COMMENTARY ON CHILD MARRIAGE
BY TEHN-LENNOX AKPETEY, A DEVELOPMENT COMMUNICATION CONSULTANT
Child marriage is a formal union of children before the age of 18. It is a violation of child rights and harmful traditional practice that is affecting young girls. In a response to this situation, fighting child marriage has become both a development and human rights issue. It is believed that, globally, almost 41,000 girls are forced into child marriage every day. Every girl has the right to choose when and who to marry. Nobody has the right to impose that on anyone. According to reports, while the prevalence of child marriage in Ghana has declined over the past three decades, progress has not been made. Development scholars posit that the key drivers of child marriage are multiple and multi-faceted and are linked to gender inequality, poverty, social norms, cultural and traditional practices as well as teenage pregnancy. There is a UNICEF report which states that 1 in 5 girls aged between 20-24 years is married before the age of 18. Child marriage robs girls of their childhood, education, exposes them to sexual, physical and at worst emotional violence and thrusting them into experiences that their young minds and bodies are not ready for, – motherhood. According to the Ghanaian constitution of 1992, any person under the age of 18 is a child and can therefore not marry or be married off. This is underscored by the 1998 Children’s Act, which sets the legal age of marriage at 18 for both boys and girls. But all these laws are not respected. The world over, sex education creates a lot of attention. In some instances, it is uncomfortable to navigate. It is a difficult subject due to its nature. In some parts of Africa, it is even considered a taboo subject in the home. For many families in Ghana, sex is not discussed. Parents find it difficult to broach the subject with their children due to the cultural and religious ethos handed down by their forebears. This can be cured through the provision of knowledge. The development communication strategy should also adopt the mobilisation of all resources to empower girls in schools, hamlets, communities, towns, and cities. Empowering girls provides them with the decision-making power to decide when to marry and when not to. Providing girls with information about their rights so they can take their place of pride in society. Using female influencers who are successful in their endeavours to encourage the girls should be part of the behaviour change communication part of the strategy. Empowered girls can re-shape perspectives and challenge conventional norms of what it means to be a girl. In most communities in Ghana, early marriages are meant to keep the girls away from promiscuity. And also as a means of poverty alleviation. When they are married off, they cease to be the financial burden of the parents/family.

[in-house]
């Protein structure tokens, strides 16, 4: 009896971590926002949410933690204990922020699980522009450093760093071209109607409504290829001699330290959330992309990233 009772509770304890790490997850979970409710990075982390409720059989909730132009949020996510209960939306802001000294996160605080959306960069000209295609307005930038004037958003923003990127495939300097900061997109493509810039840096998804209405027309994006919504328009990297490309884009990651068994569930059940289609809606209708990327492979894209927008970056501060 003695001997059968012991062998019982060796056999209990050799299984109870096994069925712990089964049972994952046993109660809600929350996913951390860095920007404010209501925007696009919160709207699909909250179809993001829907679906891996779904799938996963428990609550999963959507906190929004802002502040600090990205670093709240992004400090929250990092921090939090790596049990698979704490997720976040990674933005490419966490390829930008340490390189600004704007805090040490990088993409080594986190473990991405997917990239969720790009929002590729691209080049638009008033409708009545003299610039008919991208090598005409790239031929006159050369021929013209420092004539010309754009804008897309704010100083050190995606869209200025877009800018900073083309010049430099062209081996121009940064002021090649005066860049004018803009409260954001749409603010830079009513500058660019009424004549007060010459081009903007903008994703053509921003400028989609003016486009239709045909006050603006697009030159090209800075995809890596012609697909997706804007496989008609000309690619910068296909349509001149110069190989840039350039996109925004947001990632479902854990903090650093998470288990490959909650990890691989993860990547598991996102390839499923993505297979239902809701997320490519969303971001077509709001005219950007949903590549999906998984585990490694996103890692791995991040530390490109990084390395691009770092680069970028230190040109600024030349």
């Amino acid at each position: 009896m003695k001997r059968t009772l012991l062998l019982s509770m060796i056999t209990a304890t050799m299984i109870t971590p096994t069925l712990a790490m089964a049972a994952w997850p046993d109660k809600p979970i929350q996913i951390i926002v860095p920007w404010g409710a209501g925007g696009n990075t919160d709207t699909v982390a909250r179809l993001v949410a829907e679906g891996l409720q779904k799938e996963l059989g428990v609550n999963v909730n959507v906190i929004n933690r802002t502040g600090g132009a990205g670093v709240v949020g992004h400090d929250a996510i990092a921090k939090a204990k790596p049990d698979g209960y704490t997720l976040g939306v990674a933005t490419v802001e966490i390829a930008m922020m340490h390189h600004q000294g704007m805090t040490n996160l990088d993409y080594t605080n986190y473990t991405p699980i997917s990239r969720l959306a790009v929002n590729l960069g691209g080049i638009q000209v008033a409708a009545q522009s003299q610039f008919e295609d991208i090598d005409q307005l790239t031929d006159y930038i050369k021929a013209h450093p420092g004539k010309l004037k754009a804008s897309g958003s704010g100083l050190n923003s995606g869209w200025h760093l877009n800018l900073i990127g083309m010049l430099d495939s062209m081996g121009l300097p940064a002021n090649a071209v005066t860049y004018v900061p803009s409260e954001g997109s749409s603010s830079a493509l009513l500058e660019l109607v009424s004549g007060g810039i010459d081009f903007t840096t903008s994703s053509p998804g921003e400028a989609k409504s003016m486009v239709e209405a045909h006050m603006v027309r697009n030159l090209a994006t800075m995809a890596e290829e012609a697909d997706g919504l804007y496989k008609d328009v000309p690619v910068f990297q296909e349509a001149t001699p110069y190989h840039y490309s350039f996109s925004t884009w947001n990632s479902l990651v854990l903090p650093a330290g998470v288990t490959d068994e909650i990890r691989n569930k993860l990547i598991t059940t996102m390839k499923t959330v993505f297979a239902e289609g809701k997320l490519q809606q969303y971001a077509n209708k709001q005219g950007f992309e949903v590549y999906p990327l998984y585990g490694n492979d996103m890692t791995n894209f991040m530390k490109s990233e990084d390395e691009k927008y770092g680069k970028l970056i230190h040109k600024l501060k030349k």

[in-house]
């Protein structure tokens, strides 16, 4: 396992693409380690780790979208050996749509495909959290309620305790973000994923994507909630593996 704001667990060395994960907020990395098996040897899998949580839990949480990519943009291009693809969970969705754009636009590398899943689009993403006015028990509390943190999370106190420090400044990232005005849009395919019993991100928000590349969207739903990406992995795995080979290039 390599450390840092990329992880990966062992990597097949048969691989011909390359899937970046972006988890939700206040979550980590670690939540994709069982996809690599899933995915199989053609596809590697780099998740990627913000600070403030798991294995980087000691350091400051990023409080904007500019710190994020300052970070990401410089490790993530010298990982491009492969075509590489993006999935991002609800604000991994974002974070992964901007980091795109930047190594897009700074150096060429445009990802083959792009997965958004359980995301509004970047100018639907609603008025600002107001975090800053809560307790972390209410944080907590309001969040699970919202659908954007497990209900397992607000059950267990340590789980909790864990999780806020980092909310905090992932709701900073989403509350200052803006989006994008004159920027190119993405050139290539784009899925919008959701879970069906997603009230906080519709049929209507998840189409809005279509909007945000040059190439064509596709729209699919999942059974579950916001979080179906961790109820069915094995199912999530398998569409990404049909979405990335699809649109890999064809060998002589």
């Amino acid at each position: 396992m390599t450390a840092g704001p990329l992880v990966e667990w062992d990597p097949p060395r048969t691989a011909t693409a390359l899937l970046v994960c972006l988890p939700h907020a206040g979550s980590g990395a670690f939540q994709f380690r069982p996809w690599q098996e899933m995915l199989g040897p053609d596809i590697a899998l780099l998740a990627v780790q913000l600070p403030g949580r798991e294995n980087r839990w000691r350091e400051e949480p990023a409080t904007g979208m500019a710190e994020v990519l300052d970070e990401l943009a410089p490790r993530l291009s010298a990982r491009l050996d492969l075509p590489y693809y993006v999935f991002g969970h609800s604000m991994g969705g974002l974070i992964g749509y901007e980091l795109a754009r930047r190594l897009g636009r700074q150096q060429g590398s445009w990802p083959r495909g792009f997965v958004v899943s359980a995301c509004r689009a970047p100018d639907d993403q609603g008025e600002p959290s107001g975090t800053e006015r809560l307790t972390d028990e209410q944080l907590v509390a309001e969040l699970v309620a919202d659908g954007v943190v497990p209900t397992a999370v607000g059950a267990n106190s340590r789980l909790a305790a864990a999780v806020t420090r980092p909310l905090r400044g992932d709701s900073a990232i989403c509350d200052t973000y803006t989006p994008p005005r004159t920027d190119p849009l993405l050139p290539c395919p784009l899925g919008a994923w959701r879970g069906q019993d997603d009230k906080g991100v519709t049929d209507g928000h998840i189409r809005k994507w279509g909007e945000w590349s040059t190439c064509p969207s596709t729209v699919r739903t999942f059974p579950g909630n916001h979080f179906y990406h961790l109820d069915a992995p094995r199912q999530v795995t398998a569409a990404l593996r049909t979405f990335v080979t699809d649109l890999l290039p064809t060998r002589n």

A programme on national television dedicated to empower and educate girls should be the concern of all who want to end child marriage. Victims of child marriage can also be made to tell their side of the story. It would motivate the girls to aspire not to go through what the victims have experienced. All decisions on child marriages are at the doorstep of parents, extended family and community leadership. The strategy should include a campaign to educate parents and community stakeholders on the dangers of child marriage to the personal development of the girls. Community radio can be used to mobilise parents and community stakeholders to appreciate the nuances of child marriage and its negative consequences. This should inspire parents and community stakeholders to stand up for the rights of the girls. There should be an adherence to the laws of Ghana on child marriage. Education should be the gate through which the subject of sex can be broached, no matter the cultural and social inhibitions. Once the girls are exposed to knowledge, it provides them with the power to overcome sexual exploitation. This for many, calls for a need to raise awareness and education through sex education to stop this act. The epicenter for the strategy should be education. It plays a critical role in keeping girls safe from child marriage. The longer a girl stays in school, the less likely she is to be married off to someone before age 18. Again, education ensures girls acquire the skills and knowledge to find employment and a means to support their families. This can help break the cycle of poverty and prevent child marriages that occur as a result of extreme poverty and financial gain. This should also help in preventing teenage pregnancy and its attendant problems. Offenders should be punished to serve as a deterrent to others.